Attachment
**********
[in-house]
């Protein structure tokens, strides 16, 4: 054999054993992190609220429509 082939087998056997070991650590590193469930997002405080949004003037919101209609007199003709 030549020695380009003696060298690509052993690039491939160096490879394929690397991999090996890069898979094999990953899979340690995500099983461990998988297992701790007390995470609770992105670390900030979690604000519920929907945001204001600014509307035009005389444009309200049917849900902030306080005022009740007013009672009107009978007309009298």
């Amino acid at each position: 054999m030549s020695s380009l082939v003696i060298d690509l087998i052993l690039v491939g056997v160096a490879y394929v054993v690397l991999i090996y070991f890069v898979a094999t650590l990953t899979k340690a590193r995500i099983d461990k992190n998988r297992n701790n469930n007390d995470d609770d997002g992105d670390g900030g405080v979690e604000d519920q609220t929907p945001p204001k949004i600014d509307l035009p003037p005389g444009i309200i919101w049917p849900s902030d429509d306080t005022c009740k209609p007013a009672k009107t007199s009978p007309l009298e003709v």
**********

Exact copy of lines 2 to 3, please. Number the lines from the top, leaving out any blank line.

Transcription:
């Protein structure tokens, strides 16, 4: 054999054993992190609220429509 082939087998056997070991650590590193469930997002405080949004003037919101209609007199003709 030549020695380009003696060298690509052993690039491939160096490879394929690397991999090996890069898979094999990953899979340690995500099983461990998988297992701790007390995470609770992105670390900030979690604000519920929907945001204001600014509307035009005389444009309200049917849900902030306080005022009740007013009672009107009978007309009298």
């Amino acid at each position: 054999m030549s020695s380009l082939v003696i060298d690509l087998i052993l690039v491939g056997v160096a490879y394929v054993v690397l991999i090996y070991f890069v898979a094999t650590l990953t899979k340690a590193r995500i099983d461990k992190n998988r297992n701790n469930n007390d995470d609770d997002g992105d670390g900030g405080v979690e604000d519920q609220t929907p945001p204001k949004i600014d509307l035009p003037p005389g444009i309200i919101w049917p849900s902030d429509d306080t005022c009740k209609p007013a009672k009107t007199s009978p007309l009298e003709v």